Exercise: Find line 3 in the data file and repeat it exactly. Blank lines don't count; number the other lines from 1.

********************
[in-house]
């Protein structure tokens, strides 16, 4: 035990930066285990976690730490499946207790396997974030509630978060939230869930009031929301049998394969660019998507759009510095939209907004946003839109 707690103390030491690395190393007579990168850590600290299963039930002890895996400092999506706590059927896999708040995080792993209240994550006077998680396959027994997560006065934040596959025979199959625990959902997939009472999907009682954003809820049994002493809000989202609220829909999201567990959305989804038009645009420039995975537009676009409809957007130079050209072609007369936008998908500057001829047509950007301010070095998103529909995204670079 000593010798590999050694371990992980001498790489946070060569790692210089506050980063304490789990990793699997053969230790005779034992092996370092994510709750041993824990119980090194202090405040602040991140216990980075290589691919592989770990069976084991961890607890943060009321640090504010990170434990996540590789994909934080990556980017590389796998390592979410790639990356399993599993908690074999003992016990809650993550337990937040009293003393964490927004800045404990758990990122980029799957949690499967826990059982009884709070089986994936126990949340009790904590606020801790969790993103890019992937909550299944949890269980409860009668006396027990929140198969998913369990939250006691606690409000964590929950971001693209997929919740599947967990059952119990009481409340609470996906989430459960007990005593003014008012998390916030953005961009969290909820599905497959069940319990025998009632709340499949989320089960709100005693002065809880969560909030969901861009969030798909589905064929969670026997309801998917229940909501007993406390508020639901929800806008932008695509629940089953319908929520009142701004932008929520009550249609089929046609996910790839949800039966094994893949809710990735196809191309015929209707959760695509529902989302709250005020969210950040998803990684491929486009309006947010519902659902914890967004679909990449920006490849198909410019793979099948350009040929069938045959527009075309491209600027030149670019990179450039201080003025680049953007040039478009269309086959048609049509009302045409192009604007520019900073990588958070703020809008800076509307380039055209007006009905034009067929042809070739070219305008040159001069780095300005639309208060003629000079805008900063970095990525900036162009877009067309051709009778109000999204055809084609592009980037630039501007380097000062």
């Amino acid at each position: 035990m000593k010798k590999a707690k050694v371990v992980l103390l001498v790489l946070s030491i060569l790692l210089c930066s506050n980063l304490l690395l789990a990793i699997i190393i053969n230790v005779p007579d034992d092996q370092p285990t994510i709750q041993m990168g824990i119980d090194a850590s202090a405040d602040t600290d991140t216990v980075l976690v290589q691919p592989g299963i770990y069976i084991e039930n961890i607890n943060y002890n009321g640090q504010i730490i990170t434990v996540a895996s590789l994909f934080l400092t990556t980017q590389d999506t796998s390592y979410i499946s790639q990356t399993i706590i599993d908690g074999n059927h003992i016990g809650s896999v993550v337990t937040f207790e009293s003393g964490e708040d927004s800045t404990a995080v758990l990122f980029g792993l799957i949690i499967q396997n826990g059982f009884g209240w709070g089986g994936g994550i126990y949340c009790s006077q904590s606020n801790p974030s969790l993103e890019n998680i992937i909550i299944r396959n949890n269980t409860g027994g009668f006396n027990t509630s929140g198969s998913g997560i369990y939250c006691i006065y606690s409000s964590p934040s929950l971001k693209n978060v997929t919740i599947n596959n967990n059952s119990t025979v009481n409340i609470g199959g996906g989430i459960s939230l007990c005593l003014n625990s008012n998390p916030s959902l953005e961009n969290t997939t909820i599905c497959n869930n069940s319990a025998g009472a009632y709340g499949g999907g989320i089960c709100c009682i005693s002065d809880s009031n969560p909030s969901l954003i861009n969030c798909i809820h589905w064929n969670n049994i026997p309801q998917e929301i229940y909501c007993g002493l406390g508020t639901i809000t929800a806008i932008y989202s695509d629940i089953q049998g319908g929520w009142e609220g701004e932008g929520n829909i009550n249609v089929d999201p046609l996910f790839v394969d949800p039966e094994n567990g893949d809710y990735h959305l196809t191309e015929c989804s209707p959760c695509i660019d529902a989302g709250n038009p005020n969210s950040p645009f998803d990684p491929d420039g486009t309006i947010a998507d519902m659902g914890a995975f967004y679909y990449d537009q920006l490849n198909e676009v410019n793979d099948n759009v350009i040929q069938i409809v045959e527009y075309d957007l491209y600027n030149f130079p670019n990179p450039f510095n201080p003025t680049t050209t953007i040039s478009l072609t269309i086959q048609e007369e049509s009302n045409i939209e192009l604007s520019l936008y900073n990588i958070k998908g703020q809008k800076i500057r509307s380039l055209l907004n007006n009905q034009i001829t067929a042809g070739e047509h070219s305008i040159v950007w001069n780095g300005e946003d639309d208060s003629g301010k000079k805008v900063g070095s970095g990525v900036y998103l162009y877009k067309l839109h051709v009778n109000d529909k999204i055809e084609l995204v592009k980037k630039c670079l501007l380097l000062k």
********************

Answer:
């Amino acid at each position: 035990m000593k010798k590999a707690k050694v371990v992980l103390l001498v790489l946070s030491i060569l790692l210089c930066s506050n980063l304490l690395l789990a990793i699997i190393i053969n230790v005779p007579d034992d092996q370092p285990t994510i709750q041993m990168g824990i119980d090194a850590s202090a405040d602040t600290d991140t216990v980075l976690v290589q691919p592989g299963i770990y069976i084991e039930n961890i607890n943060y002890n009321g640090q504010i730490i990170t434990v996540a895996s590789l994909f934080l400092t990556t980017q590389d999506t796998s390592y979410i499946s790639q990356t399993i706590i599993d908690g074999n059927h003992i016990g809650s896999v993550v337990t937040f207790e009293s003393g964490e708040d927004s800045t404990a995080v758990l990122f980029g792993l799957i949690i499967q396997n826990g059982f009884g209240w709070g089986g994936g994550i126990y949340c009790s006077q904590s606020n801790p974030s969790l993103e890019n998680i992937i909550i299944r396959n949890n269980t409860g027994g009668f006396n027990t509630s929140g198969s998913g997560i369990y939250c006691i006065y606690s409000s964590p934040s929950l971001k693209n978060v997929t919740i599947n596959n967990n059952s119990t025979v009481n409340i609470g199959g996906g989430i459960s939230l007990c005593l003014n625990s008012n998390p916030s959902l953005e961009n969290t997939t909820i599905c497959n869930n069940s319990a025998g009472a009632y709340g499949g999907g989320i089960c709100c009682i005693s002065d809880s009031n969560p909030s969901l954003i861009n969030c798909i809820h589905w064929n969670n049994i026997p309801q998917e929301i229940y909501c007993g002493l406390g508020t639901i809000t929800a806008i932008y989202s695509d629940i089953q049998g319908g929520w009142e609220g701004e932008g929520n829909i009550n249609v089929d999201p046609l996910f790839v394969d949800p039966e094994n567990g893949d809710y990735h959305l196809t191309e015929c989804s209707p959760c695509i660019d529902a989302g709250n038009p005020n969210s950040p645009f998803d990684p491929d420039g486009t309006i947010a998507d519902m659902g914890a995975f967004y679909y990449d537009q920006l490849n198909e676009v410019n793979d099948n759009v350009i040929q069938i409809v045959e527009y075309d957007l491209y600027n030149f130079p670019n990179p450039f510095n201080p003025t680049t050209t953007i040039s478009l072609t269309i086959q048609e007369e049509s009302n045409i939209e192009l604007s520019l936008y900073n990588i958070k998908g703020q809008k800076i500057r509307s380039l055209l907004n007006n009905q034009i001829t067929a042809g070739e047509h070219s305008i040159v950007w001069n780095g300005e946003d639309d208060s003629g301010k000079k805008v900063g070095s970095g990525v900036y998103l162009y877009k067309l839109h051709v009778n109000d529909k999204i055809e084609l995204v592009k980037k630039c670079l501007l380097l000062k």